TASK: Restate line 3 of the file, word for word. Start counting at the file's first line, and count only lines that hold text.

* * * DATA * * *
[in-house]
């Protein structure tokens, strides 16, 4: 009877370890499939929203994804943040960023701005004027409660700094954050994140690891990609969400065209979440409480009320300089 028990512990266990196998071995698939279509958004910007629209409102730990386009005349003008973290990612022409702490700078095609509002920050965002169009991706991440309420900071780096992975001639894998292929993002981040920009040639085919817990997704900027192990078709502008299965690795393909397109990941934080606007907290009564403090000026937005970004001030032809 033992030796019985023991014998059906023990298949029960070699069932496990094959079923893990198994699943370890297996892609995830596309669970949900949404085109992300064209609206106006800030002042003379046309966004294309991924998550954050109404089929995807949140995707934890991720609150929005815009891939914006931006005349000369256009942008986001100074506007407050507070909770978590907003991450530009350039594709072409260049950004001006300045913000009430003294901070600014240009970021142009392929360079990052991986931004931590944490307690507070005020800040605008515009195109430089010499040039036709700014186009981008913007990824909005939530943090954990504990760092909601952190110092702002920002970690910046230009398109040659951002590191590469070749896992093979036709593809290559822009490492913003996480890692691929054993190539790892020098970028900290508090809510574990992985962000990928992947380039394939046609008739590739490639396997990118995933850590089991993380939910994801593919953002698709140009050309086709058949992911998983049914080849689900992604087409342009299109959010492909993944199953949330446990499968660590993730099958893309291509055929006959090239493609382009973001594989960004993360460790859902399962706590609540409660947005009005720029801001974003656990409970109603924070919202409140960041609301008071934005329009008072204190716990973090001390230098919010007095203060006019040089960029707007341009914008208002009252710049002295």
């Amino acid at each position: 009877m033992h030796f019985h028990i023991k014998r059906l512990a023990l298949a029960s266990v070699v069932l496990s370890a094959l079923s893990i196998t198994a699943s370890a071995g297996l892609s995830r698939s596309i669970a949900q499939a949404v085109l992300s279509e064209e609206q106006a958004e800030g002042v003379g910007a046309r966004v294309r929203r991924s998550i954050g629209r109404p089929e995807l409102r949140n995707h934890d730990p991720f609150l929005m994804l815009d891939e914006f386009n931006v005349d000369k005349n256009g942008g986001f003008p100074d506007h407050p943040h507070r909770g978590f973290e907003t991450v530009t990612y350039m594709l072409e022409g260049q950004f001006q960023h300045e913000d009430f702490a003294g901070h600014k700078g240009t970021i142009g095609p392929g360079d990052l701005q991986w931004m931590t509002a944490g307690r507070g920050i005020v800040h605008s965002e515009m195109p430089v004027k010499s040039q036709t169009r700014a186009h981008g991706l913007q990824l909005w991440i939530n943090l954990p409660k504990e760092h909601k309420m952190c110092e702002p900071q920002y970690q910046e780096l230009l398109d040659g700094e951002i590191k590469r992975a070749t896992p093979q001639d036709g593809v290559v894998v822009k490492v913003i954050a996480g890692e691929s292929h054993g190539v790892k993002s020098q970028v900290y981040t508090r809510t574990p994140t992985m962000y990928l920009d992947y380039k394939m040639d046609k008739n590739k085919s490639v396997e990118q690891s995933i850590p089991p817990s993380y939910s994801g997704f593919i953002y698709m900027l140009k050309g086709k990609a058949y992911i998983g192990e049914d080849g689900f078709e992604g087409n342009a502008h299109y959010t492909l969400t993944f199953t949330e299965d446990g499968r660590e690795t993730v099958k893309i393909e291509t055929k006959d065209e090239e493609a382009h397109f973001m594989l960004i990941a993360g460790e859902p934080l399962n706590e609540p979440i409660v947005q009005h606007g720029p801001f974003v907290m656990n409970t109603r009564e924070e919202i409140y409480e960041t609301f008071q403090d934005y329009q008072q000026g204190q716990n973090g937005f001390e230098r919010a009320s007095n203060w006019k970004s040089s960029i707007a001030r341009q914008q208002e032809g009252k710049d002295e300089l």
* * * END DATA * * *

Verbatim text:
């Amino acid at each position: 009877m033992h030796f019985h028990i023991k014998r059906l512990a023990l298949a029960s266990v070699v069932l496990s370890a094959l079923s893990i196998t198994a699943s370890a071995g297996l892609s995830r698939s596309i669970a949900q499939a949404v085109l992300s279509e064209e609206q106006a958004e800030g002042v003379g910007a046309r966004v294309r929203r991924s998550i954050g629209r109404p089929e995807l409102r949140n995707h934890d730990p991720f609150l929005m994804l815009d891939e914006f386009n931006v005349d000369k005349n256009g942008g986001f003008p100074d506007h407050p943040h507070r909770g978590f973290e907003t991450v530009t990612y350039m594709l072409e022409g260049q950004f001006q960023h300045e913000d009430f702490a003294g901070h600014k700078g240009t970021i142009g095609p392929g360079d990052l701005q991986w931004m931590t509002a944490g307690r507070g920050i005020v800040h605008s965002e515009m195109p430089v004027k010499s040039q036709t169009r700014a186009h981008g991706l913007q990824l909005w991440i939530n943090l954990p409660k504990e760092h909601k309420m952190c110092e702002p900071q920002y970690q910046e780096l230009l398109d040659g700094e951002i590191k590469r992975a070749t896992p093979q001639d036709g593809v290559v894998v822009k490492v913003i954050a996480g890692e691929s292929h054993g190539v790892k993002s020098q970028v900290y981040t508090r809510t574990p994140t992985m962000y990928l920009d992947y380039k394939m040639d046609k008739n590739k085919s490639v396997e990118q690891s995933i850590p089991p817990s993380y939910s994801g997704f593919i953002y698709m900027l140009k050309g086709k990609a058949y992911i998983g192990e049914d080849g689900f078709e992604g087409n342009a502008h299109y959010t492909l969400t993944f199953t949330e299965d446990g499968r660590e690795t993730v099958k893309i393909e291509t055929k006959d065209e090239e493609a382009h397109f973001m594989l960004i990941a993360g460790e859902p934080l399962n706590e609540p979440i409660v947005q009005h606007g720029p801001f974003v907290m656990n409970t109603r009564e924070e919202i409140y409480e960041t609301f008071q403090d934005y329009q008072q000026g204190q716990n973090g937005f001390e230098r919010a009320s007095n203060w006019k970004s040089s960029i707007a001030r341009q914008q208002e032809g009252k710049d002295e300089l």